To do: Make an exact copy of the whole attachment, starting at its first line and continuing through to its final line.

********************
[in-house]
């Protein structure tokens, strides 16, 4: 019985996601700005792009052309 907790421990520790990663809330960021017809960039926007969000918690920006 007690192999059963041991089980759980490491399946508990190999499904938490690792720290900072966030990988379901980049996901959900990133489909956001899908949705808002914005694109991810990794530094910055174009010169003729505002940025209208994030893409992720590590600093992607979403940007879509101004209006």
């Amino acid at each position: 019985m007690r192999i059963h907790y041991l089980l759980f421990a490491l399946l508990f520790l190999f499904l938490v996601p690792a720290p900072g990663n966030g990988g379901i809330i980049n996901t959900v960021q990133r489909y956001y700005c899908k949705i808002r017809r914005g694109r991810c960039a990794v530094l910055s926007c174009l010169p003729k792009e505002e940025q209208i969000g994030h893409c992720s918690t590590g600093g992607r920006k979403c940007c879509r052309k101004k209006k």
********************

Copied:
[in-house]
């Protein structure tokens, strides 16, 4: 019985996601700005792009052309 907790421990520790990663809330960021017809960039926007969000918690920006 007690192999059963041991089980759980490491399946508990190999499904938490690792720290900072966030990988379901980049996901959900990133489909956001899908949705808002914005694109991810990794530094910055174009010169003729505002940025209208994030893409992720590590600093992607979403940007879509101004209006």
């Amino acid at each position: 019985m007690r192999i059963h907790y041991l089980l759980f421990a490491l399946l508990f520790l190999f499904l938490v996601p690792a720290p900072g990663n966030g990988g379901i809330i980049n996901t959900v960021q990133r489909y956001y700005c899908k949705i808002r017809r914005g694109r991810c960039a990794v530094l910055s926007c174009l010169p003729k792009e505002e940025q209208i969000g994030h893409c992720s918690t590590g600093g992607r920006k979403c940007c879509r052309k101004k209006k």